Weitere Artikel dieser Ausgabe durch Wischen aufrufen
There appears to be a conflict between published literature and in vitro evidence concerning the effects of treatment-induced side-effects on prostate cancer patients. There is an existing body of research which indicates evidence for a phenomenon whereby quality-of-life scores of patients’ post-treatment reflect no difference to healthy controls and are perhaps even higher than before treatment, despite the substantial side-effects such as sexual and urinary dysfunction. However, when observing clinical patients at Good Hope Hospital urology clinic, it appears that whilst patients are seemingly unaffected by the threat of sexual and urinary side-effects of treatment at diagnosis, they become increasingly concerned about these consequences following treatment, indicating evidence for a response shift in the opposite direction. This phenomenon is investigated here.
Thirteen papers were selected for review and considered in terms of their contribution to research into response shift as a coping process and in particular, response shift in prostate cancer.
Based on the existing literature, an underlying model is formulated for the moderation of the extent and direction of prostate cancer patients’ response shift, incorporating the function of external influences such as perceived social support.
Bitte loggen Sie sich ein, um Zugang zu diesem Inhalt zu erhalten
Sie möchten Zugang zu diesem Inhalt erhalten? Dann informieren Sie sich jetzt über unsere Produkte:
Ellis, A. (1977). The basic clinical theory. In A. Ellis & R. Grieger (Eds.), Handbook of rational-emotive therapy. New York, USA: Springer Publishing Company.
Karakiewicz, P. I., Aprikian, A. G., Bazinet, M., & Elhilali, M. M. (1997). Patient attitudes regarding treatment-related erectile dysfunction at time of early detection of prostate cancer. Adult Urology, 50(5), 704–709.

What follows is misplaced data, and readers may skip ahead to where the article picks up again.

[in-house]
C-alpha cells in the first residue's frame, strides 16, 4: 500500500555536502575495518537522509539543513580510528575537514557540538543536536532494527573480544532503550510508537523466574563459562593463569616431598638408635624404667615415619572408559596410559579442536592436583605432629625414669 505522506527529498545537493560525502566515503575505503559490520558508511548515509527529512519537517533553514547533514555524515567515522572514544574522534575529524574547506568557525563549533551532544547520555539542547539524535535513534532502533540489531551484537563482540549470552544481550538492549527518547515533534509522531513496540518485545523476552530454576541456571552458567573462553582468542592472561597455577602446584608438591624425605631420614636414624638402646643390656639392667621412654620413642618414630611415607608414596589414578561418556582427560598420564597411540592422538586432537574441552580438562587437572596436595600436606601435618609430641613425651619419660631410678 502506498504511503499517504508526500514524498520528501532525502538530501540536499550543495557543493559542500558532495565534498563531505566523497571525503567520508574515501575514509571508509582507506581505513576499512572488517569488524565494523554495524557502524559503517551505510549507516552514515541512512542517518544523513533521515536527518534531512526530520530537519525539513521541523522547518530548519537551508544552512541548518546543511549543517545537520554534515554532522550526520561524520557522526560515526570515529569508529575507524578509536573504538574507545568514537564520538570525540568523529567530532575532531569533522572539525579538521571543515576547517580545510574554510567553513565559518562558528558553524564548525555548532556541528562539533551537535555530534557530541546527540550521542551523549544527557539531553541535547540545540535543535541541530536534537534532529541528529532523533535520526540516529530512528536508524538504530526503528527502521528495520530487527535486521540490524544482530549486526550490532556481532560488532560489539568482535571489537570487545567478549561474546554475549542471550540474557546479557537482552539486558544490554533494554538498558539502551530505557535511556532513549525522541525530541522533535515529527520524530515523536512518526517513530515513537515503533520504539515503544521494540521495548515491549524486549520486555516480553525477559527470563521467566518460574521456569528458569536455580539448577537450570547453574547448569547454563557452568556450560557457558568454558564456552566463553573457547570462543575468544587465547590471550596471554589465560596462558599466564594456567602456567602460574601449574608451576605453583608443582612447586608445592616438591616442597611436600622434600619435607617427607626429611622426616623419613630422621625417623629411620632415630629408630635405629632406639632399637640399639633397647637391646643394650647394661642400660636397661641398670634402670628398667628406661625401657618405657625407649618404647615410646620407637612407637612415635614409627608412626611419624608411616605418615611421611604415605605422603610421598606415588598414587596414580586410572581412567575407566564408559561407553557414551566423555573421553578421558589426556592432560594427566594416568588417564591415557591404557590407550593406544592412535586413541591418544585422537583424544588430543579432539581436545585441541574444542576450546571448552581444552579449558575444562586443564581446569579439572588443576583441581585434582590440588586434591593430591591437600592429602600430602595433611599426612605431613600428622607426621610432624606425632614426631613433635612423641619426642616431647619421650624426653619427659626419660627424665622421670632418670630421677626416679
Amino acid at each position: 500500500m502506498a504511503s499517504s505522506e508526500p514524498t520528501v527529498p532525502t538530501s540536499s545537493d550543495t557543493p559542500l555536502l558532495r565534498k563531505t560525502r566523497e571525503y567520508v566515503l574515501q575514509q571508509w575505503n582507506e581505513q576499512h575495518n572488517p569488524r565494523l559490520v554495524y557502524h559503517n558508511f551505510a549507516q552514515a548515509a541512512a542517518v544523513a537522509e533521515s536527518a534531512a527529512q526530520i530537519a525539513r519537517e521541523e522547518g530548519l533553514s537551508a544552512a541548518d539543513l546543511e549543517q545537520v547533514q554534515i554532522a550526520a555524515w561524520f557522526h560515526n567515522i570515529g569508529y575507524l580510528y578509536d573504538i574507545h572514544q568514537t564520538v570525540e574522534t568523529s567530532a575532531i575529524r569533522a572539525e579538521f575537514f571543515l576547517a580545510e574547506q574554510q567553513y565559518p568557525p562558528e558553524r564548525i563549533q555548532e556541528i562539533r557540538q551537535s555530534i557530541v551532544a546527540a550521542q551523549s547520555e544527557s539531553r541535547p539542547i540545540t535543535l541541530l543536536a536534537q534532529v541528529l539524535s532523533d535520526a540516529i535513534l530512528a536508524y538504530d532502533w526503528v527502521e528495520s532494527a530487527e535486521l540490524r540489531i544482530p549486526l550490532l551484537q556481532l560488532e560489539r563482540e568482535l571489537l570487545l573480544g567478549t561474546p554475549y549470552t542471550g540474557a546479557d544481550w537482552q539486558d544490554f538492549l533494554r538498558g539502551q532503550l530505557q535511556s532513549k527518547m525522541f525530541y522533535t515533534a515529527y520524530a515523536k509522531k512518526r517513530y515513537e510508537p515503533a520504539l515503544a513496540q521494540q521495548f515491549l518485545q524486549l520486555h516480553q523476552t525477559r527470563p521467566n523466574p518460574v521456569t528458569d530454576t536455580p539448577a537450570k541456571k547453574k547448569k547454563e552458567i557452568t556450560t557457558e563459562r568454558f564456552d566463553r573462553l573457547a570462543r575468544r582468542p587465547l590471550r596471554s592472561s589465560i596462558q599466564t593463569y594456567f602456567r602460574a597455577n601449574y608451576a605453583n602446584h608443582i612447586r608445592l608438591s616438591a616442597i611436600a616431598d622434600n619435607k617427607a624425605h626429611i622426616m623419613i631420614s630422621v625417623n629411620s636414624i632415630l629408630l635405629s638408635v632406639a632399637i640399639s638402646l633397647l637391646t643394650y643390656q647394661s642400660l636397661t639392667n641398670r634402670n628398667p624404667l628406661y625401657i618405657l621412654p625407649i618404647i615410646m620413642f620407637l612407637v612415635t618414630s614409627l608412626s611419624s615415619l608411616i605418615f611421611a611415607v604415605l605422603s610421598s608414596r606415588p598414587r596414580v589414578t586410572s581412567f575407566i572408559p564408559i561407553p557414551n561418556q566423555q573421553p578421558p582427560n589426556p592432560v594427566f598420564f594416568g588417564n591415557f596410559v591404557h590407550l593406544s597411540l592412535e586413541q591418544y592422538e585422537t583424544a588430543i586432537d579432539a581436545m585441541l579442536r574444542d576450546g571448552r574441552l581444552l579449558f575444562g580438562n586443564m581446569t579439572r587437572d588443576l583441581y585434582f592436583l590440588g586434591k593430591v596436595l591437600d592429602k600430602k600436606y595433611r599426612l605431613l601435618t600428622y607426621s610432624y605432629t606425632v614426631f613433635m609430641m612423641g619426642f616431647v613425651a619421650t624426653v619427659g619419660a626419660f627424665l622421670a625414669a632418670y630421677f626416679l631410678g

King, M. (2002). Review of the book adaptation to changing health: Response shift in quality-of-life research. Quality-of-life Research, 11, 185–187. CrossRef
Lepore, S. J., & Eton, D. T. (2000). Response shifts in prostate cancer patients: An evaluation of suppressor and buffer models. In C. E. Schwartz & M. A. G. Sprangers (Eds.), Adaptation to changing health: Response shift in quality-of-life research (pp. 25–36). Washington, DC: American Psychological Association.
Litwin, M. S., & McGuigan, K. A. (1999). Accuracy of recall in health-related quality-of-life assessment among men treated for prostate cancer. Journal of Clinical Oncology, 17(9), 2882–2888. PubMed
Oliffe, J. (2005). Constructions of masculinity following prostatectomy-induced impotence. Social Science and Medicine, 60, 2249–2259. PubMed
Richards, T. A., & Folkman, S. (2000). Response shift: A coping perspective. In C. E. Schwartz & M. A. G. Sprangers (Eds.), Adaptation to changing health: Response shift in quality-of-life research (pp. 25–36). Washington, DC: American Psychological Association. CrossRef
Schover, L. R., Fouladi, R. T., Warneke, C. L., Neese, L., Klein, E. A., Zippe, C., et al. (2004). Seeking help for erectile dysfunction after treatment for prostate cancer. Archives of Sexual Behaviour, 33(5), 443–454. CrossRef
- To what extent can response shift theory explain the variation in prostate cancer patients’ reactions to treatment side-effects? A review
Jessica E. Donohoe
- Springer Netherlands
Neuer Inhalt/© Stellmach, Neuer Inhalt/© Maturus, Pluta Logo/© Pluta